"Anyone who claims they have the absolute answer to every economic question isn't being honest with you. They're being a hack, and they shouldn't be considered serious sources," Max Moran, the personnel team director at Revolving Door Project (RDP), said in a statement introducing the new site.
"Economists like to sound certain, and they like to ridicule anyone who disagrees with them."
A follow-up to RDP's wildly successful Hack Watchnewsletter—which began by scrutinizing former U.S. Treasury Secretary Larry Summers, often called "Wall Street's favorite economist," and his cryptocurrency partnerships—the website features an FAQ section on the federal debt as well as a "Trope Tracker" meant to dispel "common fallacies, falsehoods, and framing mistakes in economics coverage."
"Economists like to sound certain, and they like to ridicule anyone who disagrees with them," said Moran. "This can incline reporters, especially reporters who worry that they don't understand economics very well, to defer to economists unquestioningly."
In the neoliberal age, economic analysis (from the right kind of neoclassical economists) was considered scientific truth. This is nonsense. Economics isn't a hard science, it's a method of analysis—a set of tools that help us to understand a few particular ways of how the economy works. Deciding what's actually right or wrong for the economy is always, ultimately, a matter of values and philosophy, which we express through politics.
"Top hacks" who already have bios on the new site include Summers, 2009 auto industry bailout architect Steven Rattner, Committee for a Responsible Federal Budget president Maya McGuineas, and senior vice president Marc Goldwein.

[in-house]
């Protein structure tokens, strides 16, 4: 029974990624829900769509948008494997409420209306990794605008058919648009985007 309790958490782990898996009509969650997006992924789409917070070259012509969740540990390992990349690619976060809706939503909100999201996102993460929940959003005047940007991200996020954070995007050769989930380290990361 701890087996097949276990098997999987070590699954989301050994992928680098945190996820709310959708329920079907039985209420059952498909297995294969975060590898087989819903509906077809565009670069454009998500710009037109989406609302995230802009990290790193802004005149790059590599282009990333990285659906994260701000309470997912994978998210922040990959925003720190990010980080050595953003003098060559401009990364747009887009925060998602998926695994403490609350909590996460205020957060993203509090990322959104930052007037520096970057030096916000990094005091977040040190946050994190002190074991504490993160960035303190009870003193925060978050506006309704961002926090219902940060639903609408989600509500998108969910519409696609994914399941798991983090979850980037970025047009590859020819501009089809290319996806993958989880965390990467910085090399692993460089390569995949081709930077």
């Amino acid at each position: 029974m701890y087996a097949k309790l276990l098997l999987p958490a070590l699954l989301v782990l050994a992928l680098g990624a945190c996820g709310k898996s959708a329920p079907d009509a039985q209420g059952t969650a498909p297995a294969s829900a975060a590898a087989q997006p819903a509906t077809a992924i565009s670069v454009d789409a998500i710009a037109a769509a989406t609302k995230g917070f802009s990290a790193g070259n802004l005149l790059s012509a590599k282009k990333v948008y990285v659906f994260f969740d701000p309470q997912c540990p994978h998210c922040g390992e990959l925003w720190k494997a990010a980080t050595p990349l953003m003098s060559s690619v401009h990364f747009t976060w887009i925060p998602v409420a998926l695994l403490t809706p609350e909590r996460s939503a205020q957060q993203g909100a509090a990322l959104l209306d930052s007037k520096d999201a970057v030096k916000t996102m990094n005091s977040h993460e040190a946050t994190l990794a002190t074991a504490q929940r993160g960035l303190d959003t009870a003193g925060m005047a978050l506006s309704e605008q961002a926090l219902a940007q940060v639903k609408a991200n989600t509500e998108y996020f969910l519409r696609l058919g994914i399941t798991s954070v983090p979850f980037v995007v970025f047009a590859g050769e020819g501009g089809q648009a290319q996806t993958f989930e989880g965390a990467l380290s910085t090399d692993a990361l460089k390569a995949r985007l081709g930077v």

"Economics isn't a hard science, it's a method of analysis—a set of tools that help us to understand a few particular ways of how the economy works."
"When these hacks receive air time, they often present the existing socio-economic order as a natural phenomenon, softly echoing Margaret Thatcher's famous 'no alternative' declaration," said Dylan Gyauch-Lewis,who co-leads the Hack Watch project, in a reference to the former right-wing British prime minister's infamous neoliberal slogan.
"In a time of crisis after crisis, we cannot afford to restrict the public's imagination to the world as it was in 1992," Gyauch-Lewis asserted. "The staid old guard not only restricts the public conception of what economic policy can be, it misleads about what that view already is."
"To allow the same few Clintonian New-Democrats to monopolize discourse does viewers, policymakers, and the world a great disservice," he added.